Make sure you have a backup written down in case of a fire. (a good way to store your seed password is by engraving it into a stainless steel metal plate, note that you need to do this yourself to be sure that no one knows your seed password, an engraver is cheap, you can find one for under 2$ on e-bay).

Do regular scans on your computer and use a VPN and a decent firewall. Never advertise how much you have as it draws attention from malicious actors.


#6

So do you think I can start using my laptop? is it safe enough?


#7

That depends on your belief and skills with your laptops operating environment and external environment. If you are vulnerable to local or global attack , you should take appropriate precautions , if you don’t even use the laptop except for storing Ada received from a hard line, then you are probably safer … if you want a 100% guarantee of safety, you need to wait until cold wallet storage , which is in the next upgrade or 2 of the software . Right now, for an effective operator , you can get 99.99% safety even on a Windows laptop if you are doing things right, like @Bullishdong mentioned.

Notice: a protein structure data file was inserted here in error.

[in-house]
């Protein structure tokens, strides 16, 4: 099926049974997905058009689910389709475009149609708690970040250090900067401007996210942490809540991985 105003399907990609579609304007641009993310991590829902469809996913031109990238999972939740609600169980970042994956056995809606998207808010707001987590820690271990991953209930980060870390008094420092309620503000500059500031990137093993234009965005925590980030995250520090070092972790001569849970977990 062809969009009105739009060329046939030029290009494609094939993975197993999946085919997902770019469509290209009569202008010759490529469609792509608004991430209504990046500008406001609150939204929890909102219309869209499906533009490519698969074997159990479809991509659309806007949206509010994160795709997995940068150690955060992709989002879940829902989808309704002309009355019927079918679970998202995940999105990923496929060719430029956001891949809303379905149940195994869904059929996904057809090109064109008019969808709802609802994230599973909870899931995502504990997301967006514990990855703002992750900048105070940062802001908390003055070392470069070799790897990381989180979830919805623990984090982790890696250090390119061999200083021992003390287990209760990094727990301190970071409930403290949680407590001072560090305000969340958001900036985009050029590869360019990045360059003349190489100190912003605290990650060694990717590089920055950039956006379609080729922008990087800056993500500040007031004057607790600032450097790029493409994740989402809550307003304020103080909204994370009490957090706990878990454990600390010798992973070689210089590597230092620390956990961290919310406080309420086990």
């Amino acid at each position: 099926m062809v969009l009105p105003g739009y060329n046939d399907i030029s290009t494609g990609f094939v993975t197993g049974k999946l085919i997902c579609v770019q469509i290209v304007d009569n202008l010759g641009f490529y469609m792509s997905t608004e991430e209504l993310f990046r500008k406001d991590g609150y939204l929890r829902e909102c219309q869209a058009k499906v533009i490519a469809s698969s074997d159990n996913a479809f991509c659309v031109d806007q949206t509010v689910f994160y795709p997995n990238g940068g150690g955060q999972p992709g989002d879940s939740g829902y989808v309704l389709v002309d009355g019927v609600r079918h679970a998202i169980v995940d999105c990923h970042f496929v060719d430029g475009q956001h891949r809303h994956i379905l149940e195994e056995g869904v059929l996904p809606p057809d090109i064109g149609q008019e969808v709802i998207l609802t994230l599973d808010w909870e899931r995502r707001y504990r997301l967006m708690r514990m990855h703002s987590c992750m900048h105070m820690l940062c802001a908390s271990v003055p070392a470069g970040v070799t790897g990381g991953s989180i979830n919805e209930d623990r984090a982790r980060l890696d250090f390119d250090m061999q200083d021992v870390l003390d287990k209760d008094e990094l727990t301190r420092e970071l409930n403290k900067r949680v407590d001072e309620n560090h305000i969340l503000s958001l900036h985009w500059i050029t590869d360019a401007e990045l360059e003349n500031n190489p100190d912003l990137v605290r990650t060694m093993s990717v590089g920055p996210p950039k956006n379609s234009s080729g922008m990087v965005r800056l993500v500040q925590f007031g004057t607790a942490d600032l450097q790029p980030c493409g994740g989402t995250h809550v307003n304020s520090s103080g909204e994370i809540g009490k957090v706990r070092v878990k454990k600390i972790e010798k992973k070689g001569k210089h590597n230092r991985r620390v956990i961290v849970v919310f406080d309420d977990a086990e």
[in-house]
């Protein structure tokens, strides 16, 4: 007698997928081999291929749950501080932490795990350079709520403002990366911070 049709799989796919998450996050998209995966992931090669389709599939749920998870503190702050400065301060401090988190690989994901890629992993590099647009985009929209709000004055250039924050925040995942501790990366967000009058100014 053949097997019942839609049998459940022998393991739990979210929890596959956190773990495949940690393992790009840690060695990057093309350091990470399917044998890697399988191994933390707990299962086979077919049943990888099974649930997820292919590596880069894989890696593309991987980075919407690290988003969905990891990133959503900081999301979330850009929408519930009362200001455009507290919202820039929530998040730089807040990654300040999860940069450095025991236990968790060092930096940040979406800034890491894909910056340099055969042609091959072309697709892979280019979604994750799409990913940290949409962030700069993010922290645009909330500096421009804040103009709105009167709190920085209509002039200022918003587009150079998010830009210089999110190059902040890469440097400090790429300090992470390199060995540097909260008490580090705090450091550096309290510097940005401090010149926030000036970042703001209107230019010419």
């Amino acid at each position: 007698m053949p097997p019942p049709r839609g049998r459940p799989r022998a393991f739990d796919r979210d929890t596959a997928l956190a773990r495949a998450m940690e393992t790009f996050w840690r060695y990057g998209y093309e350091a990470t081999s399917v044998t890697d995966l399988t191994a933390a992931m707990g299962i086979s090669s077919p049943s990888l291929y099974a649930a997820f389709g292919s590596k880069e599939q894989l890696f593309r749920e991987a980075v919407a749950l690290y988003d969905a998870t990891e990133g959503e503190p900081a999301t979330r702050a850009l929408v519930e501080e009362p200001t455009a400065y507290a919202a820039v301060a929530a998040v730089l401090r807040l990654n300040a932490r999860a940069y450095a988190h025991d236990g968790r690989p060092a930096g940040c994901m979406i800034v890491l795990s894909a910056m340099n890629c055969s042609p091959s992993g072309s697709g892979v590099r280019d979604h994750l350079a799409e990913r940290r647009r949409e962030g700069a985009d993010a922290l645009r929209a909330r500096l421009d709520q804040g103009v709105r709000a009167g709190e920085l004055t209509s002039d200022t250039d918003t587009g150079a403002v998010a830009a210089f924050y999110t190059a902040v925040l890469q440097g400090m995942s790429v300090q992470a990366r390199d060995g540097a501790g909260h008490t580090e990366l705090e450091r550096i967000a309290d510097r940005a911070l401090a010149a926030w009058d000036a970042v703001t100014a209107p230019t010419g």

#8

I am using a good antivirus (not a free version). is this enough to start safely? I don’t do downloading or streaming, I use the laptop only for work…


#9

This should be enough to start with. I would suggest upgrading your security measures in the long term, as you are effectively becoming your own bank, you should act accordingly.

Definitely keep an eye on the ledger hardware wallet progress, as this would be a more secure way of storing your funds.

If you are tech savvy, and have some experience with Linux there is a distribution called Qubes, which is reasonably secure. I suggest using this OS when the Linux version of daedalus is released. If it’s security that you are striving for.